In the interest of speed, this is a quick note for interested parties – apologies for minimal explanation. 90 minutes from now, 2:30 pm ET on Friday 4/27, at the Health Datapalooza conference in DC, people will gather in an “unconference” session to discuss the US Veterans Administration “Open API Pledge,” which was announced last month at the huge HIMSS conference.

This is a BIG DEAL for the patient data access movement.  A number of factors seem to be coming together, creating what seems to be unprecedented momentum for healthcare providers to make patient data available through APIs (software interfaces) so that app developers can collect it and turn it into more useful things. Yesterday SPM’s Executive Committee voted to endorse the pledge project – SPM and its members have been advocating for this for years. The current project doesn’t provide unlimited access but includes far greater access than anything before – and, importantly, far more agreement to participate.

Recent history:

  • The pledge wording is in the graphic above, and is here.
  • On the last day of HIMSS (last month), VA then-Secretary Steve Shulkin announced that the Pledge project will be led by Rasu Shrestha MD, head of innovation at UPMC (University of Pittsburgh Medical Center). At the time eleven high-profile healthcare provider organizations signed on – Hopkins, Mayo, Partners (Mass General et al), Beth Israel Deaconess, etc. (Full list is on that link.) Since then the list has grown to >170 signers. (They’re not yet listed on the site.)

The 4/27 meeting:

This was an ad hoc gathering of interested parties to discuss what’s next. In an email yesterday Rasu shared this agenda:

We will have an in-person meeting at the Health Datapalooza in Washington DC on Friday (April 27; 2:30 PM – 3:30 PM EST; Location: Fairchild Room/ Terrace Level) where we will talk through the following items:

  • OpenAPI Pledge – where are we, and where are we headed
  • What should a charter look like
  • Breakdown on OpenAPI pledgees – and what’s next
  • Working group details + housekeeping items
    • Slack
    • GitHub
    • Planning around communications/ press releases/ newsletter/ communication calendar tied to action points
  • VA Lighthouse update
  • Open Q&A / Townhall style discussion

Anyone is welcome to attend in person or dial in: 877-594-8353, PIN 95952172#

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Live blogging notes during meeting

Captured by SPM member Casey Quinlan, Datapalooza committee member; posted here by Dave deBronkart:

  • Rasu opens. No rules, unconference. OpenAPI pledge. Distributes a handout, which will be emailed to you.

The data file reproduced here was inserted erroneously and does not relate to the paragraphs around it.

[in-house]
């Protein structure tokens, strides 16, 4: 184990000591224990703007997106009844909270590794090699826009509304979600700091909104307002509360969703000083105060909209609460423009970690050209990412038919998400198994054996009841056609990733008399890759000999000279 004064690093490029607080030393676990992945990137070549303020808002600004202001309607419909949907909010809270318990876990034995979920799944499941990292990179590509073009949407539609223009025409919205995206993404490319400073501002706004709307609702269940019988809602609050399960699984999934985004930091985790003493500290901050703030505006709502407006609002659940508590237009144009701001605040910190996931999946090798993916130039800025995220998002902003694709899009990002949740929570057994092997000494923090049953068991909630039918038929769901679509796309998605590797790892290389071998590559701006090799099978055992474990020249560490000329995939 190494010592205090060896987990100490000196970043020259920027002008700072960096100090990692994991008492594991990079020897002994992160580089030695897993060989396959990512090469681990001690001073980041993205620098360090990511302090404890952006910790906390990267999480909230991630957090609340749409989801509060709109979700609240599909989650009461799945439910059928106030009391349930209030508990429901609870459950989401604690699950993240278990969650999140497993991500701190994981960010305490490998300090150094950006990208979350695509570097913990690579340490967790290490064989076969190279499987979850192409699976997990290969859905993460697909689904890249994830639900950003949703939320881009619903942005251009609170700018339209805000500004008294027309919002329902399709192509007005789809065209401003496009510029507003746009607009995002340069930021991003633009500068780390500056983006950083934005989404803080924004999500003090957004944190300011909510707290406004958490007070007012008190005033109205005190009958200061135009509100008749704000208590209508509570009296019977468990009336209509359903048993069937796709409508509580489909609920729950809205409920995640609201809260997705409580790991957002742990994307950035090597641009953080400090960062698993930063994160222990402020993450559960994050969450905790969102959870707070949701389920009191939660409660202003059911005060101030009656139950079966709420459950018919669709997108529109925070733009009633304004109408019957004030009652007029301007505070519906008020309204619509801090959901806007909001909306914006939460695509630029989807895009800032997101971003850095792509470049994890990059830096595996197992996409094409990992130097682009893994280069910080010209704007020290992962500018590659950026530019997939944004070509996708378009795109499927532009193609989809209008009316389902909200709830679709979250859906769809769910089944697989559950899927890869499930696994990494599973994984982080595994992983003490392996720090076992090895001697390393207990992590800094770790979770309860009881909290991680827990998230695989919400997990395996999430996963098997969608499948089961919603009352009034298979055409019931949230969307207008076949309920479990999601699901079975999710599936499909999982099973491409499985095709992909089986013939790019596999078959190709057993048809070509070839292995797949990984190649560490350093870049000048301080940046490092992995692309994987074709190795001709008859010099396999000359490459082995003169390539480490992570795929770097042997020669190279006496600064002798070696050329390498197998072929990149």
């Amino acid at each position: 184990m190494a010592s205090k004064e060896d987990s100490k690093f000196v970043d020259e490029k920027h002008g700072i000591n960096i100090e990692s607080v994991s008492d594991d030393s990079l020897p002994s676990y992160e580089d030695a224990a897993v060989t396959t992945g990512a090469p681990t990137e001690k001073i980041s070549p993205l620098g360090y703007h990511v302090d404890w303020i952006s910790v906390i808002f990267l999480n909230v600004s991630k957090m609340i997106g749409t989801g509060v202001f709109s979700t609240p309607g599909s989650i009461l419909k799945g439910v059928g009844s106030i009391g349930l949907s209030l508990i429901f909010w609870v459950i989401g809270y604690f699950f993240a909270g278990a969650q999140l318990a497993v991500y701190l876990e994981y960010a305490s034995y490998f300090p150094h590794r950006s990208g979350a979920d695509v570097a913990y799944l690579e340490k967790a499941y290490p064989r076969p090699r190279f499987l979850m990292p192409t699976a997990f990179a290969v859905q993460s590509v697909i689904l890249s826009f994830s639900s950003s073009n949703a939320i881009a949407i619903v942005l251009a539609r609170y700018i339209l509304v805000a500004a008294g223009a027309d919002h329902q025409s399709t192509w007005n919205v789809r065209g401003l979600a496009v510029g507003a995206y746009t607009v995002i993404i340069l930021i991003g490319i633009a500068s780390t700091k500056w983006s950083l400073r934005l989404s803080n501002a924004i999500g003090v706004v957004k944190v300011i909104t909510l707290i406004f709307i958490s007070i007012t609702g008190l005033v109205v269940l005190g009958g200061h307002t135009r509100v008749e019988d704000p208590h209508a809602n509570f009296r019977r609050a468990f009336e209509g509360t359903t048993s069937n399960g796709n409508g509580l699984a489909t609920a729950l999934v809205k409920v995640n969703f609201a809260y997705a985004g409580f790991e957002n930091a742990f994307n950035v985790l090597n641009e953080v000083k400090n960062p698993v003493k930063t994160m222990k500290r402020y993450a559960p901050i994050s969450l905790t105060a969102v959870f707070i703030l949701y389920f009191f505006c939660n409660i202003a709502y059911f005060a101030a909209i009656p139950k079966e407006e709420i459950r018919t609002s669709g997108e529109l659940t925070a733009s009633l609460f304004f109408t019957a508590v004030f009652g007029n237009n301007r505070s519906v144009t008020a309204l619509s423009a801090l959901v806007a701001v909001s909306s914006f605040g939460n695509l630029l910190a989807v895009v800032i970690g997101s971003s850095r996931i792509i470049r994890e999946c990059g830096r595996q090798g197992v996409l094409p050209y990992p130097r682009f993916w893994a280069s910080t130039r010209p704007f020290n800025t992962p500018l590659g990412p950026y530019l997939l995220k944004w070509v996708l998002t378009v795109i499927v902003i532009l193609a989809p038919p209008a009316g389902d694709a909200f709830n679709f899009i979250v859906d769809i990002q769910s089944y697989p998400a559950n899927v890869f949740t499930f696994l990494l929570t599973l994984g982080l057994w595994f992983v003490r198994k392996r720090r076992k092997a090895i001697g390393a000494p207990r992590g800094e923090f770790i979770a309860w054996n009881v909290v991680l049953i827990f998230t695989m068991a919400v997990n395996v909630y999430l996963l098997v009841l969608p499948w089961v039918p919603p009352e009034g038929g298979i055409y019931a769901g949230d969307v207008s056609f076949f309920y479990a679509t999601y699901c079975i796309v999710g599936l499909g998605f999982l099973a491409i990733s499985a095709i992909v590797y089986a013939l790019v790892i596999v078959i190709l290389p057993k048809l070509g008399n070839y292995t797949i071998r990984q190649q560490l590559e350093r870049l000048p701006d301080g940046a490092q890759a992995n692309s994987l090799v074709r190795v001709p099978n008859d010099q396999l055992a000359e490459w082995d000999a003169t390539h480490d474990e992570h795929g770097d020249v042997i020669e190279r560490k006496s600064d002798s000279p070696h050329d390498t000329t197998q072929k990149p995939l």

• HIMSS closing keynote, Shulkin, mentions OpenAPI Pledge starting up.
  • Talks about link shared above. 170 signatories on Pledge so far.
  • Challenges of interop; instances of Cerner and Epic, trying to get them to talk to each other
  • At VA, which was Epic and now moving to Cerner, air of uncertainty currently due to VA Director gig being unfilled at the moment.
  • At UPMC, belief is that when systems were first implemented, they were implemented as silos.
  • To make care coordination real, data must flow freely.
  • VA is largest health system in the country. $10B contract w/Cerner = HUGE opportunity, 1ce in a lifetime, to rally around and use it to make something BE interoperable, and show the way to the rest of the healthcare landscape on how to do it.
  • VA is largest health system in the country. $10B contract w/Cerner = HUGE opportunity, 1ce in a lifetime, to rally around and use it to make something BE interoperable, and show the way to the rest of the healthcare landscape on how to do it.
  • Leaders in EHR major players, when you say “open up, you’re a closed system, be interoperable” answer is “we’re as open as we need to be.” Shifting focus to “I’m a customer, and this is what I need, here are the use cases” (HL7, FHIR, et al), collective ask by customers w/one unified voice, the vendors have started leaning in.

Bill James, acting Deputy CIO of the VA:

  • My focus, my clarifying perspective, is that it’s all about the vets. How do I help a vet use his/her own data to enhance their wellbeing and health?
  • Big data, sure, but the clarifying question is “how does this help a veteran?”
  • That focus will pull us through the challenge to make interop real/real useful.
  • Have spent half my career in govt, half in private sector. Govt regs on doing business with feds are arduous. Micropurchases via API pledge can be a lever to accelerate progress without bogging down in federal procurement process.
  • Makes analogy to ATT breakup in ’82.
  • Aneesh Chopra: Chris at Mayo, take it away

Chris/Mayo:

  • Comments made so far are on point. Mayo wants to serve veterans well, return all care data to VA easily to make care process frictionless. We see it as “and” not “or”. Access rules and consent rules need tuning, but that’s doable
  • Standards and tech will help facilitate.

Shavik:

  • One of the things that I’d ask is that we recognize veterans are still serving in being part of this effort. Care that happens in VA and in community can be done together, well, through this effort. Interop means more data for research, too. Improve science of care coordination in addition to better individual care.

Rasu:

  • Vision: Partner with health-sector leaders and other government agencies to open data models by establishing data standards and open data sharing through APIs.
  • Reads the pledge. Notes: this is not intended to be competitive with other FHIR and Argonaut projects, Rather, provide a level of focus, intent, and purpose that hasn’t existed. To say all that is wonderful; here are specific things we think we would need to push the veteran agenda forward.